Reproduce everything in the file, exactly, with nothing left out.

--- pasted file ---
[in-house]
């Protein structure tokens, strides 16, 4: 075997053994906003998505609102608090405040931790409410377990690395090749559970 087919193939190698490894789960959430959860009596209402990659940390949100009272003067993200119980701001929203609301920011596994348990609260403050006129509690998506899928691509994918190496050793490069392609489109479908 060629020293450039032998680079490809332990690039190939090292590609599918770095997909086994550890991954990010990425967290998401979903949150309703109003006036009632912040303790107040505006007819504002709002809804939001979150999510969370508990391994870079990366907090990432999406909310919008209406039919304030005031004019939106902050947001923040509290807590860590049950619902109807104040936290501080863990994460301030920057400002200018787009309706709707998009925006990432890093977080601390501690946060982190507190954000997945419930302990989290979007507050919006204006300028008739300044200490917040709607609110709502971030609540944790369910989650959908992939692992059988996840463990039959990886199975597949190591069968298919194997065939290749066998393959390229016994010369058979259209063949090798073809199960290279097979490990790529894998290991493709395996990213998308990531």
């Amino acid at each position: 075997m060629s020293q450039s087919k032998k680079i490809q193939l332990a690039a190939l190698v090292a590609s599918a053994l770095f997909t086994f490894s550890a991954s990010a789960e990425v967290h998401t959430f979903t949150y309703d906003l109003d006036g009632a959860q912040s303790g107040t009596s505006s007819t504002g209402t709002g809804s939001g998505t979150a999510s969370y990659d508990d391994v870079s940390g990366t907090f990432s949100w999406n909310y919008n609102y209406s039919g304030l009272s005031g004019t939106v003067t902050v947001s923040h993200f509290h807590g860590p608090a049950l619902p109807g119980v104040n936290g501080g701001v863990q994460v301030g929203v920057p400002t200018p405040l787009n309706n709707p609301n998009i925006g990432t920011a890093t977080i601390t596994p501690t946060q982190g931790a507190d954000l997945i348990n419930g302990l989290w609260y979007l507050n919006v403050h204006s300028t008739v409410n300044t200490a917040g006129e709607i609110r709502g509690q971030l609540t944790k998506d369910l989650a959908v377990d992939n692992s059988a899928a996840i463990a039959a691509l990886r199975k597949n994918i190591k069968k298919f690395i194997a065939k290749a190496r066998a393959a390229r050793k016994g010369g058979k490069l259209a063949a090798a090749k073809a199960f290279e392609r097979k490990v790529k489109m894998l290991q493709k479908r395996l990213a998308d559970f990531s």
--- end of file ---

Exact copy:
[in-house]
């Protein structure tokens, strides 16, 4: 075997053994906003998505609102608090405040931790409410377990690395090749559970 087919193939190698490894789960959430959860009596209402990659940390949100009272003067993200119980701001929203609301920011596994348990609260403050006129509690998506899928691509994918190496050793490069392609489109479908 060629020293450039032998680079490809332990690039190939090292590609599918770095997909086994550890991954990010990425967290998401979903949150309703109003006036009632912040303790107040505006007819504002709002809804939001979150999510969370508990391994870079990366907090990432999406909310919008209406039919304030005031004019939106902050947001923040509290807590860590049950619902109807104040936290501080863990994460301030920057400002200018787009309706709707998009925006990432890093977080601390501690946060982190507190954000997945419930302990989290979007507050919006204006300028008739300044200490917040709607609110709502971030609540944790369910989650959908992939692992059988996840463990039959990886199975597949190591069968298919194997065939290749066998393959390229016994010369058979259209063949090798073809199960290279097979490990790529894998290991493709395996990213998308990531």
């Amino acid at each position: 075997m060629s020293q450039s087919k032998k680079i490809q193939l332990a690039a190939l190698v090292a590609s599918a053994l770095f997909t086994f490894s550890a991954s990010a789960e990425v967290h998401t959430f979903t949150y309703d906003l109003d006036g009632a959860q912040s303790g107040t009596s505006s007819t504002g209402t709002g809804s939001g998505t979150a999510s969370y990659d508990d391994v870079s940390g990366t907090f990432s949100w999406n909310y919008n609102y209406s039919g304030l009272s005031g004019t939106v003067t902050v947001s923040h993200f509290h807590g860590p608090a049950l619902p109807g119980v104040n936290g501080g701001v863990q994460v301030g929203v920057p400002t200018p405040l787009n309706n709707p609301n998009i925006g990432t920011a890093t977080i601390t596994p501690t946060q982190g931790a507190d954000l997945i348990n419930g302990l989290w609260y979007l507050n919006v403050h204006s300028t008739v409410n300044t200490a917040g006129e709607i609110r709502g509690q971030l609540t944790k998506d369910l989650a959908v377990d992939n692992s059988a899928a996840i463990a039959a691509l990886r199975k597949n994918i190591k069968k298919f690395i194997a065939k290749a190496r066998a393959a390229r050793k016994g010369g058979k490069l259209a063949a090798a090749k073809a199960f290279e392609r097979k490990v790529k489109m894998l290991q493709k479908r395996l990213a998308d559970f990531s």